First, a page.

Rome was a city whose culture revolved around water, and was enabled by the aqueducts leading to the city. This love of water went beyond the heart of the empire, however, to the outer reaches of the Caesar’s rule. England was one of the farthest outposts of the Roman Empire, but the culture of Rome made quite a mark on the land just the same. A visitor to England today is likely to take a trip to the city of Bath, named after, well, the baths located there. The baths at Bath were built around Britain’s only hot springs and were a social hot spot in the Roman period. Today the ruins stand fairly well-kept, and if you dare you may have a drink of the spring’s water, which supposedly has healing properties. To learn more please visit the official website of the baths at http://www.romanbaths.co.uk/default.aspx

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Building the World Blog by Kathleen Lusk Brooke and Zoe G Quinn is licensed under a Creative Commons Attribution-NonCommercial-NoDerivs 3.0 Unported License.

March 27, 2012
by zoequinn001
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Let’s Take a Walk

“The River Lea at Ware” from Hertfordshire Archives and Local Studies, at hertsmemories.org.uk.

Walking along riverbanks is a beloved English pastime, and in a country with so many rivers compared to its size, why shouldn’t it be? While it may not be a true (or new) river, the New River attracts its fair share of strollers as well. The Ramblers, a group dedicated to creating and/or maintaining walking routes in Britain, have created a path along the New River, as well as many of its source rivers, like the River Lea shown above.

Other sites worth visiting if you’re an avid walker include:The Long Distance Walkers Association, The UK Rivers Network, The Walking Englishman, and many, many more!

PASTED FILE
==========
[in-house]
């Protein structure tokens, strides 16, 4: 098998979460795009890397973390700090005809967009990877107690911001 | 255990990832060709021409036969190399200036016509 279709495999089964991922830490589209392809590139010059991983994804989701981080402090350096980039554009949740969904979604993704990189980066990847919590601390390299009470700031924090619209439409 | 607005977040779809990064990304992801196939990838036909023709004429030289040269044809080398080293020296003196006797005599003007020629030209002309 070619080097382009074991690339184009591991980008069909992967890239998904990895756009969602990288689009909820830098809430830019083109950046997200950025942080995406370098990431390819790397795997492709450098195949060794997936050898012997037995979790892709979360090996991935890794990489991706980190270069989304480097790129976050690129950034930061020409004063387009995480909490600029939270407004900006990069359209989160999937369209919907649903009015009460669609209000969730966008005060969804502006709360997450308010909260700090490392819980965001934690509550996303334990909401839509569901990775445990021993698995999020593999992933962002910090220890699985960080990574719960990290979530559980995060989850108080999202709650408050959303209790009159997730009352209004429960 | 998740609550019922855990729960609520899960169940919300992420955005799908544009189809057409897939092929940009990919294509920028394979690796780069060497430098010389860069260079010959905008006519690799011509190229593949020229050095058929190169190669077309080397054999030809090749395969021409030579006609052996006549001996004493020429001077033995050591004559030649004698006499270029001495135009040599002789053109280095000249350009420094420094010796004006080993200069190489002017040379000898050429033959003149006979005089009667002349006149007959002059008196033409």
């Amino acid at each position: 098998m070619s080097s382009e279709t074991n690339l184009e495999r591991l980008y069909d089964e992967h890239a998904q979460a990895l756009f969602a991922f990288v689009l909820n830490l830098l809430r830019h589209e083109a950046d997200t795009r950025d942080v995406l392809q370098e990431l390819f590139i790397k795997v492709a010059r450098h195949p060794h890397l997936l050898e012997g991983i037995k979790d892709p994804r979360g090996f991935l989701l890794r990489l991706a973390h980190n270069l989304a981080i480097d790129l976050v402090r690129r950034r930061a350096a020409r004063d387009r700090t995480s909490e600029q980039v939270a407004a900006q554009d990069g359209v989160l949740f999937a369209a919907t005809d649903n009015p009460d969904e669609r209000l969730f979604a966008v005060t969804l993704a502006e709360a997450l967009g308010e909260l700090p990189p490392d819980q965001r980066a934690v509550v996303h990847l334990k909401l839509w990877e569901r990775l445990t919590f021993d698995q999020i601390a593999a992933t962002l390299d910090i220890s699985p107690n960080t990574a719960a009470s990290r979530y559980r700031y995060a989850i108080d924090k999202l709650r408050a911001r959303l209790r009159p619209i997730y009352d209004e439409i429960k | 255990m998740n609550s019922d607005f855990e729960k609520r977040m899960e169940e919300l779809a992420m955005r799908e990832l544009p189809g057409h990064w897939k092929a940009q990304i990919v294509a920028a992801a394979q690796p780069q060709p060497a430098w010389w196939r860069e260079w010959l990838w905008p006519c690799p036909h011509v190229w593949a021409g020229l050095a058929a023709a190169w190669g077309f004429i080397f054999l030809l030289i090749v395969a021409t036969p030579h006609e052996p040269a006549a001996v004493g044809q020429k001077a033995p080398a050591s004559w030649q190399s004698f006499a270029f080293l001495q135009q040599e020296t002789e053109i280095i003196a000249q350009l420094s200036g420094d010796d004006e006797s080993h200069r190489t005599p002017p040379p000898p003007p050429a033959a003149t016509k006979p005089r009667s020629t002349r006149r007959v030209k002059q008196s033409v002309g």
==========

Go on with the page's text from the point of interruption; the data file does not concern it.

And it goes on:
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Building the World Blog by Kathleen Lusk Brooke and Zoe G. Quinn is licensed under a Creative Commons Attribution-NonCommercial-NoDerivs 3.0 Unported License.

March 20, 2012
by zoequinn001
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London Bridge is Falling Down!

London Bridge is falling down,
Falling down, falling down,
London Bridge is falling down,
My fair Lady.

Most children have played the game “London Bridge is Falling Down” while singing the accompanying song. Even today the game is performed on popular children’s shows, such as “The Wiggles.” It is a testament to the longevity of a poem about a bridge that had anything but.

The poem refers to the the number and types of bridges built in that location that led to Henry II’s decision to make one of stone to withstand fire, floods, and invaders. The poem suggests that even if made of steel, the bridge will always require replacement. The most recent London Bridge was finished in 1972 and still stands today. It has a long time to go, however, as the bridge that began construction under Henry II lasted over 600 years!

For more information on the nursery rhyme please visit http://www.rhymes.org.uk/london-bridge-is-falling-down.htm
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Building the World Blog by Kathleen Lusk Brooke and Zoe G. Quinn is licensed under a Creative Commons Attribution-NonCommercial-NoDerivs 3.0 Unported License.

February 29, 2012
by zoequinn001
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A Trip Across the Bridge

While today’s London Bridge may be a bit more sturdy than some of its predecessors, there is still reason to write about it. Write music that is. From children’s poems to chamber music, this bridge continues to influence the arts. Below you can listen to a piece written in 1926 by England’s own Ralph Vaughan Williams (1872-1958) titled, “Six Studies in English Folk Song.” The part most relevant to this discussion is the sixth movement is called, “As I walk over London Bridge,” and can be heard if you skip to 7:10.

This piece exemplifies how the histories of macro-engineering projects go beyond legal and financial implications to culture.

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Building the World Blog by Kathleen Lusk Brooke and Zoe G. Quinn is licensed under a Creative Commons Attribution-NonCommercial-NoDerivs 3.0 Unported License.